He doesn’t pass the eye test. He never has. I know this about him going in—the coaches and scouts who dismissed him because he didn’t play right, didn’t act right, didn’t look right. One early scouting report reads like a series of taunts from the Bully of the Beach in the old Charles Atlas comic strips:
“Far below NBA standard in regard to explosiveness and athleticism…extremely small…needs to add some muscles to his upper body, but appears as though he’ll always be skinny…not a natural point guard that an NBA team can rely on to run a team.”
I know how wrong his doubters proved to be. I know the truth: that he’s the first unanimous MVP in NBA history, that he’s the best shooter ever to lay hands on a ball, that he’s changed the fundamental geometry of the game itself. There is a generation of kids, from the college level on down, who are imitating Steph’s moves, throwing up Curry-style half-court shots while chomping, Curry-style, on their half-expectorated mouth guards.
And yet when I meet the man this spring, at the Golden State Warriors practice facility, my eyes tell me what they tell me and I think, like so many before me, and quite stupidly: Uh, I thought Stephen Curry would be bigger.
As I lurk behind the goalpost, dazzled and half hypnotized by the shhhick!…shhhick!…shhhick! (a sound sibilant and crisp and, somehow, grinning) as he sinks 35 three-point shots in a row, the nay-saying thoughts about Curry and the Goliaths he’s going to meet in the playoffs assert themselves. His vertical leap is a whole foot shorter than Russell Westbrook’s.… LeBron James outweighs him by 60 pounds.…
Even Curry is not immune to such doubts. “Would I have told you my rookie year, ‘I’m gonna be MVP someday’? No way,” he says. “I didn’t know what the ceiling was.”
Does he now? Do we? Curry knows he has unfinished business to attend to this season before any question about his ceiling can be addressed, just as he knows the world is watching and wondering. Yet in practice he radiates nothing but balletic ease. (His record for consecutive threes is 77; he considers any day in which he sinks fewer than 80 out of 100 to be an off day, an ugly day.) The display is impressive, of course, but it’s also quite beautiful.
Curry himself, even before he gets a basketball in his hands and starts to move, is a beautiful human being. And “beautiful,” not “handsome,” is the correct word here. Teammates and opponents both used to describe Michael Jordan as a hard man, and he looked and acted the part: cut from stone, built for combat. Curry, on the other hand, is a Warrior who looks nothing like a warrior. He’s 29 but still baby-faced, with soft sunny features and bright green-gray eyes. There’s an optimistic cast to his face—he looks like he’s smiling even when he’s not. Or, as Warriors head coach Steve Kerr says, “Steph looks like he’s 12 years old.”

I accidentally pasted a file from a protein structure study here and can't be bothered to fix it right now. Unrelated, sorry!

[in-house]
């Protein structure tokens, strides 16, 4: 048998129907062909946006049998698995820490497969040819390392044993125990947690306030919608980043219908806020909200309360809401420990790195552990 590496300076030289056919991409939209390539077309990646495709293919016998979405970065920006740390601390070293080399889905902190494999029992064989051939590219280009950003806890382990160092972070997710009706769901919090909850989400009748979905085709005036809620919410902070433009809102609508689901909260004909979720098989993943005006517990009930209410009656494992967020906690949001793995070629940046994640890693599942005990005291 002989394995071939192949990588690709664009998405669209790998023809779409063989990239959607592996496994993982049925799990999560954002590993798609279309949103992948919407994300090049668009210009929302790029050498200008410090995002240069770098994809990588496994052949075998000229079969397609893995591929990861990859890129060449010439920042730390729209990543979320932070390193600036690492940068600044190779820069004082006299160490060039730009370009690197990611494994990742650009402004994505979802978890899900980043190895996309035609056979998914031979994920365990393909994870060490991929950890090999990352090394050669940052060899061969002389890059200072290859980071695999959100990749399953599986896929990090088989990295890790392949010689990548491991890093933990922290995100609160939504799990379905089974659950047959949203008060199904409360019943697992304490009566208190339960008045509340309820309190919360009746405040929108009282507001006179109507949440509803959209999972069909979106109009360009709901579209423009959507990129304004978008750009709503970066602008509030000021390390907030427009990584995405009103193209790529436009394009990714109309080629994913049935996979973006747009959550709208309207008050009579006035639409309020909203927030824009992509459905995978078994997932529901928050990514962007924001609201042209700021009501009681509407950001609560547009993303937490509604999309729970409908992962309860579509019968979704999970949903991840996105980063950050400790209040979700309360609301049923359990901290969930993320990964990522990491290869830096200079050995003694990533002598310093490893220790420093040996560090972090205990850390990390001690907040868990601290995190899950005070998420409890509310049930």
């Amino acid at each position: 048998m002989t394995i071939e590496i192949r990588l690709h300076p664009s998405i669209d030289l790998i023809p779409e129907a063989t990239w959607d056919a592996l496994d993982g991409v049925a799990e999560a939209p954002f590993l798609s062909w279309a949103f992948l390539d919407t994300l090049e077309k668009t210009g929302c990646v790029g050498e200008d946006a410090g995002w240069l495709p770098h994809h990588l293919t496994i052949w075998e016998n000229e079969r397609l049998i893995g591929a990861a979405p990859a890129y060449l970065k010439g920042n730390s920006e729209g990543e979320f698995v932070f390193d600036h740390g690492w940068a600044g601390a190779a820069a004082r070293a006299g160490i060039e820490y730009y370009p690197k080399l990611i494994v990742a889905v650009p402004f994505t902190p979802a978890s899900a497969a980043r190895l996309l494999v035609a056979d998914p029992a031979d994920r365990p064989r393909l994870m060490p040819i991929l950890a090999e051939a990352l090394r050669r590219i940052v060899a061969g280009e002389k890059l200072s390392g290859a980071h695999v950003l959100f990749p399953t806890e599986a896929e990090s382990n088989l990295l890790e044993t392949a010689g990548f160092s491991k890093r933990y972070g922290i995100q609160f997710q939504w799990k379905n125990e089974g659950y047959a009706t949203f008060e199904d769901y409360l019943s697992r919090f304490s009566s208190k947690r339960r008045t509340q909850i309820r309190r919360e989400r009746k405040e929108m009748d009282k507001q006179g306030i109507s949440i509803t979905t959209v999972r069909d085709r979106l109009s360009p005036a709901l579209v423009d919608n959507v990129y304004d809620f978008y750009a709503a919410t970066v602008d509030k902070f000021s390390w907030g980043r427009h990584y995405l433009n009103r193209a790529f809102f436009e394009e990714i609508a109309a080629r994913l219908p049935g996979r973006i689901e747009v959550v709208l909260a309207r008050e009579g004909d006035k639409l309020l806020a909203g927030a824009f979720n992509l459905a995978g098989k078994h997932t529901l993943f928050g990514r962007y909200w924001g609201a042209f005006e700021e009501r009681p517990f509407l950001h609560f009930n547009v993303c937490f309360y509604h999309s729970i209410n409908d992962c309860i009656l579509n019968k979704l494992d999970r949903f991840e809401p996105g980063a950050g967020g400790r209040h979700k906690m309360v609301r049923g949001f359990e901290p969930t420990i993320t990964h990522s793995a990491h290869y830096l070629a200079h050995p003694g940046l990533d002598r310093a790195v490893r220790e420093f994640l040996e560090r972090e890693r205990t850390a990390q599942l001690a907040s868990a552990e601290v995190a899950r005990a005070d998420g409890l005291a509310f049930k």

But it’s the sight of Curry in motion that hypnotizes. The 100-shot progression resembles an étude rather than a drill. One assistant coach, Nick U’Ren, places himself under the hoop, secures each ball after it shhhicks the net, and distributes it to another assistant coach, Bruce Fraser—known as the Curry Whisperer—who fires passes to his shooter from different positions, constantly varying angle, speed, and arc. Curry remains in perpetual motion, releasing every three seconds or so, slowly tracing the half orbit of the three-point arc from one corner to the other. The exactitude of his footwork—the way the tips of his Under Armour sneakers depart and land exactly an inch from the arc with every shot—creates the impression that he’s negotiating a tightrope, not a painted line.
He doesn’t achieve much air on his jump shot. The question that raises (Why aren’t half this guy’s shots blocked?) gets answered with every ball Fraser feeds him: The hands! The speed with which Curry can receive a pass and transition it into a shot is simply astonishing—to the naked eye he often seems to be volleying, rather than catching, the ball.
“I’ve always suspected he has extra nerves in his fingertips,” says U’Ren. “His ability to manipulate and adjust the ball in a fraction of a second, to transition the angle or arc of his shot in response to what a defender is doing, is unlike anything I’ve ever seen.”
“Steph has an almost superhuman ability to micro-self-correct on his own,” Fraser adds. “But then if one of us says, ‘Try this,’ he’s able to process the change faster than anyone I’ve ever seen. He’s the most educable player I’ve ever known—both in terms of his willingness to listen and in his ability to absorb and execute.”